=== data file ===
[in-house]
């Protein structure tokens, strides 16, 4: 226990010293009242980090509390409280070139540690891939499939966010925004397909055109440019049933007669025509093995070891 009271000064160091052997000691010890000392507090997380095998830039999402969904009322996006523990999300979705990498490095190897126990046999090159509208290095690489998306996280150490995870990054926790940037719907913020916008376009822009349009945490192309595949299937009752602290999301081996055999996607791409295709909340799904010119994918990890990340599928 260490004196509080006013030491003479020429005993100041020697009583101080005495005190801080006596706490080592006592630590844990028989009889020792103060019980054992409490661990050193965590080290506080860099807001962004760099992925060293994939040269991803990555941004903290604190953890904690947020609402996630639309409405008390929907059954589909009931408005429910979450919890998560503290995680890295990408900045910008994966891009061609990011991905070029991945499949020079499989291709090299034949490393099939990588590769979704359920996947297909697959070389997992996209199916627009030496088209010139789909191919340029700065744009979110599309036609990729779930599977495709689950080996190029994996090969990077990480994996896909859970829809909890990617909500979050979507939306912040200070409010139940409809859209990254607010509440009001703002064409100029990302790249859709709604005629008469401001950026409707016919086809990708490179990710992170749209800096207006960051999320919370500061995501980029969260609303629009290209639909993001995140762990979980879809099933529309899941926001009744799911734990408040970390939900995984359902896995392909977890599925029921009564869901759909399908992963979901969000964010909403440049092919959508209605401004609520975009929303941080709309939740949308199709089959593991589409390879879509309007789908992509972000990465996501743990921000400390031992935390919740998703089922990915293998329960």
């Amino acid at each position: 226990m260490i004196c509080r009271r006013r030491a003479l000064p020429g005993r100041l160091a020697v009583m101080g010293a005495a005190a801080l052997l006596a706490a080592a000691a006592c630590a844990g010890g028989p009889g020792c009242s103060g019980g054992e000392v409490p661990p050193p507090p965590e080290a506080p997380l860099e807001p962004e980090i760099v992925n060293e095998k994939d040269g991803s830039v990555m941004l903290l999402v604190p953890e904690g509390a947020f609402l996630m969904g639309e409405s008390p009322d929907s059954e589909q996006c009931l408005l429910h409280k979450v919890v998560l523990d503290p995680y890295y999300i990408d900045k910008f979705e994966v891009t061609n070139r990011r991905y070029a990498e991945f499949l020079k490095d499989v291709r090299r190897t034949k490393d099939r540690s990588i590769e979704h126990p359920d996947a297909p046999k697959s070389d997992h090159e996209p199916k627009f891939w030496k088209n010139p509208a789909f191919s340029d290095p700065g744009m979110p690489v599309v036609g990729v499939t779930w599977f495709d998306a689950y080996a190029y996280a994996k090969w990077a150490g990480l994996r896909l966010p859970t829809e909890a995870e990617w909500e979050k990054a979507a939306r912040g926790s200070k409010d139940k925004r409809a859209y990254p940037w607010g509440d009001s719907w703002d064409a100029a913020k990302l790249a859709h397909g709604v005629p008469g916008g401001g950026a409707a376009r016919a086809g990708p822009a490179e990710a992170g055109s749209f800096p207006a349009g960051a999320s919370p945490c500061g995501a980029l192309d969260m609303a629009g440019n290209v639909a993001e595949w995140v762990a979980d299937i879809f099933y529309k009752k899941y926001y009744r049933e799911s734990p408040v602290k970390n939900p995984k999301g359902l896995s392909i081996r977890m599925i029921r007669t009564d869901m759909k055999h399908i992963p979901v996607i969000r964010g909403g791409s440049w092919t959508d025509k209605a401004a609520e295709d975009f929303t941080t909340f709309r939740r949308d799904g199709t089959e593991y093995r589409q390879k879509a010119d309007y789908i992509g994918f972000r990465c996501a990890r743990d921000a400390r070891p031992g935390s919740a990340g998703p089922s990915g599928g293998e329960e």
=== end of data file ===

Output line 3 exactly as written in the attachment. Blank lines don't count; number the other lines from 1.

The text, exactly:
């Amino acid at each position: 226990m260490i004196c509080r009271r006013r030491a003479l000064p020429g005993r100041l160091a020697v009583m101080g010293a005495a005190a801080l052997l006596a706490a080592a000691a006592c630590a844990g010890g028989p009889g020792c009242s103060g019980g054992e000392v409490p661990p050193p507090p965590e080290a506080p997380l860099e807001p962004e980090i760099v992925n060293e095998k994939d040269g991803s830039v990555m941004l903290l999402v604190p953890e904690g509390a947020f609402l996630m969904g639309e409405s008390p009322d929907s059954e589909q996006c009931l408005l429910h409280k979450v919890v998560l523990d503290p995680y890295y999300i990408d900045k910008f979705e994966v891009t061609n070139r990011r991905y070029a990498e991945f499949l020079k490095d499989v291709r090299r190897t034949k490393d099939r540690s990588i590769e979704h126990p359920d996947a297909p046999k697959s070389d997992h090159e996209p199916k627009f891939w030496k088209n010139p509208a789909f191919s340029d290095p700065g744009m979110p690489v599309v036609g990729v499939t779930w599977f495709d998306a689950y080996a190029y996280a994996k090969w990077a150490g990480l994996r896909l966010p859970t829809e909890a995870e990617w909500e979050k990054a979507a939306r912040g926790s200070k409010d139940k925004r409809a859209y990254p940037w607010g509440d009001s719907w703002d064409a100029a913020k990302l790249a859709h397909g709604v005629p008469g916008g401001g950026a409707a376009r016919a086809g990708p822009a490179e990710a992170g055109s749209f800096p207006a349009g960051a999320s919370p945490c500061g995501a980029l192309d969260m609303a629009g440019n290209v639909a993001e595949w995140v762990a979980d299937i879809f099933y529309k009752k899941y926001y009744r049933e799911s734990p408040v602290k970390n939900p995984k999301g359902l896995s392909i081996r977890m599925i029921r007669t009564d869901m759909k055999h399908i992963p979901v996607i969000r964010g909403g791409s440049w092919t959508d025509k209605a401004a609520e295709d975009f929303t941080t909340f709309r939740r949308d799904g199709t089959e593991y093995r589409q390879k879509a010119d309007y789908i992509g994918f972000r990465c996501a990890r743990d921000a400390r070891p031992g935390s919740a990340g998703p089922s990915g599928g293998e329960e």